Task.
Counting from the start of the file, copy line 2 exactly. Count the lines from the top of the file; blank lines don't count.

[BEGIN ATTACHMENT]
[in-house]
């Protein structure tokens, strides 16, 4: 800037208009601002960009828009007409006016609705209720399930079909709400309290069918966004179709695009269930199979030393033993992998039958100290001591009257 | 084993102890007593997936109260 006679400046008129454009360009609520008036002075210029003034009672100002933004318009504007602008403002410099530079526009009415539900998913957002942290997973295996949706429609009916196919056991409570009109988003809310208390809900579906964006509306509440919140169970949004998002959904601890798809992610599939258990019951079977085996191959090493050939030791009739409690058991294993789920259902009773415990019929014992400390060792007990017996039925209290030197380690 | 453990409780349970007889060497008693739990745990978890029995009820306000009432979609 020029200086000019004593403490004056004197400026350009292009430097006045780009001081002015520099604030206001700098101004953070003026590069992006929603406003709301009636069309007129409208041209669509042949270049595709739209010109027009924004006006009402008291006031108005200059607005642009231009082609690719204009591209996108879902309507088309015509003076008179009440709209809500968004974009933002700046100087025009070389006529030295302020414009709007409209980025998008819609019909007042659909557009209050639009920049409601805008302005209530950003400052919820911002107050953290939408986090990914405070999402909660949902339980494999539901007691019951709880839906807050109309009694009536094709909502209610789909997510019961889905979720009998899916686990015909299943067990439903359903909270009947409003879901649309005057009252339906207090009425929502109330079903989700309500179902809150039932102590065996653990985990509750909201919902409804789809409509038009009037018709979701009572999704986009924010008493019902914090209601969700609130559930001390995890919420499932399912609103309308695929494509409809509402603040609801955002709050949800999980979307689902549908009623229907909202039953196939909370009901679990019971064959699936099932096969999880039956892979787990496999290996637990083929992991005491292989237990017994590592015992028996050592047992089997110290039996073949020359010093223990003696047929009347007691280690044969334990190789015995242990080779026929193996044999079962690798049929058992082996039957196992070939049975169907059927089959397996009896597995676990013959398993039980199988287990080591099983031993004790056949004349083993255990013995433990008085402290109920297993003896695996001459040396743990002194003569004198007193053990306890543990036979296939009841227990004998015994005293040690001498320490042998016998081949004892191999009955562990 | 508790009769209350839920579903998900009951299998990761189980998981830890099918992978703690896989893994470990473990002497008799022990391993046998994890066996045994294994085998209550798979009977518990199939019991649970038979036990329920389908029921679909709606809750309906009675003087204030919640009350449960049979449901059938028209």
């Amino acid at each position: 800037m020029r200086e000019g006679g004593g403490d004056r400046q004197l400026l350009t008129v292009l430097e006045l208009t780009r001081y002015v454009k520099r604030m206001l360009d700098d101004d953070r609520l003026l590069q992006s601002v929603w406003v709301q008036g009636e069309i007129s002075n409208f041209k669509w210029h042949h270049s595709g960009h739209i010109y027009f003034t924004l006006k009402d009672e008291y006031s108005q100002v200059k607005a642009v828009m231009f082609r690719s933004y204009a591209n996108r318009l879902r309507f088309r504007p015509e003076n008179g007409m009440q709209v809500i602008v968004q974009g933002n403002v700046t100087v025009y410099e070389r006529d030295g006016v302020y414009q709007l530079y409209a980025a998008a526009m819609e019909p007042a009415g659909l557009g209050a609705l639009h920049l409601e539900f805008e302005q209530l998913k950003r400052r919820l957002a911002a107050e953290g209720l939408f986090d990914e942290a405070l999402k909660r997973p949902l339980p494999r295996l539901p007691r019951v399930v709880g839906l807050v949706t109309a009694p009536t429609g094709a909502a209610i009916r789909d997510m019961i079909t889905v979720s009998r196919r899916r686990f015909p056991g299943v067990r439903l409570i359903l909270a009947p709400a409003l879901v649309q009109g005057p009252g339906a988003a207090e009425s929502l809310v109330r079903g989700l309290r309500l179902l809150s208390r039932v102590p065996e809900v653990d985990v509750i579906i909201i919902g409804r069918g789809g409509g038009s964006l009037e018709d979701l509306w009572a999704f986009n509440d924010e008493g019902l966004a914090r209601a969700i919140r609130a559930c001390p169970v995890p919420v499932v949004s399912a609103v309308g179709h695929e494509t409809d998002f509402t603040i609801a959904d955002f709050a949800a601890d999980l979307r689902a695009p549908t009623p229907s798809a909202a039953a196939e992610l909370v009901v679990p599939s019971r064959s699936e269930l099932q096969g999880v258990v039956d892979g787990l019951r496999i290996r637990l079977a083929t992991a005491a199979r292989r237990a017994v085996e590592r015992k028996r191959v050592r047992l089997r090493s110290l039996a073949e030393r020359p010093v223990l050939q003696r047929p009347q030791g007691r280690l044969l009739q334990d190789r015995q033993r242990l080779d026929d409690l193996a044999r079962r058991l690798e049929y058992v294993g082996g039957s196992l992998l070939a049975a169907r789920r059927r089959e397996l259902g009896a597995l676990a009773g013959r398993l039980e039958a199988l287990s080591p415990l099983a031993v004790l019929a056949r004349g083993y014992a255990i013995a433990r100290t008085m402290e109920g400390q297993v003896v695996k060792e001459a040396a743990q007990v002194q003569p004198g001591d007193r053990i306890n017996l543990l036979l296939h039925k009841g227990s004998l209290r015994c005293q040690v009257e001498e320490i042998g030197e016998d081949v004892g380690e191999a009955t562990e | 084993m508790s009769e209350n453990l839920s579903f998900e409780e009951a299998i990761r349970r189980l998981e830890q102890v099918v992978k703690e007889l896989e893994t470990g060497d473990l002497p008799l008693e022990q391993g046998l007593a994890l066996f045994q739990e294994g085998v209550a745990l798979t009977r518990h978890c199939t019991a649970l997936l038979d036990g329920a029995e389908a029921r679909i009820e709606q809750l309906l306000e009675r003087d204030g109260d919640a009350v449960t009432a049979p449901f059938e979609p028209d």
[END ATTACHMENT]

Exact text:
């Protein structure tokens, strides 16, 4: 800037208009601002960009828009007409006016609705209720399930079909709400309290069918966004179709695009269930199979030393033993992998039958100290001591009257 | 084993102890007593997936109260 006679400046008129454009360009609520008036002075210029003034009672100002933004318009504007602008403002410099530079526009009415539900998913957002942290997973295996949706429609009916196919056991409570009109988003809310208390809900579906964006509306509440919140169970949004998002959904601890798809992610599939258990019951079977085996191959090493050939030791009739409690058991294993789920259902009773415990019929014992400390060792007990017996039925209290030197380690 | 453990409780349970007889060497008693739990745990978890029995009820306000009432979609 020029200086000019004593403490004056004197400026350009292009430097006045780009001081002015520099604030206001700098101004953070003026590069992006929603406003709301009636069309007129409208041209669509042949270049595709739209010109027009924004006006009402008291006031108005200059607005642009231009082609690719204009591209996108879902309507088309015509003076008179009440709209809500968004974009933002700046100087025009070389006529030295302020414009709007409209980025998008819609019909007042659909557009209050639009920049409601805008302005209530950003400052919820911002107050953290939408986090990914405070999402909660949902339980494999539901007691019951709880839906807050109309009694009536094709909502209610789909997510019961889905979720009998899916686990015909299943067990439903359903909270009947409003879901649309005057009252339906207090009425929502109330079903989700309500179902809150039932102590065996653990985990509750909201919902409804789809409509038009009037018709979701009572999704986009924010008493019902914090209601969700609130559930001390995890919420499932399912609103309308695929494509409809509402603040609801955002709050949800999980979307689902549908009623229907909202039953196939909370009901679990019971064959699936099932096969999880039956892979787990496999290996637990083929992991005491292989237990017994590592015992028996050592047992089997110290039996073949020359010093223990003696047929009347007691280690044969334990190789015995242990080779026929193996044999079962690798049929058992082996039957196992070939049975169907059927089959397996009896597995676990013959398993039980199988287990080591099983031993004790056949004349083993255990013995433990008085402290109920297993003896695996001459040396743990002194003569004198007193053990306890543990036979296939009841227990004998015994005293040690001498320490042998016998081949004892191999009955562990 | 508790009769209350839920579903998900009951299998990761189980998981830890099918992978703690896989893994470990473990002497008799022990391993046998994890066996045994294994085998209550798979009977518990199939019991649970038979036990329920389908029921679909709606809750309906009675003087204030919640009350449960049979449901059938028209």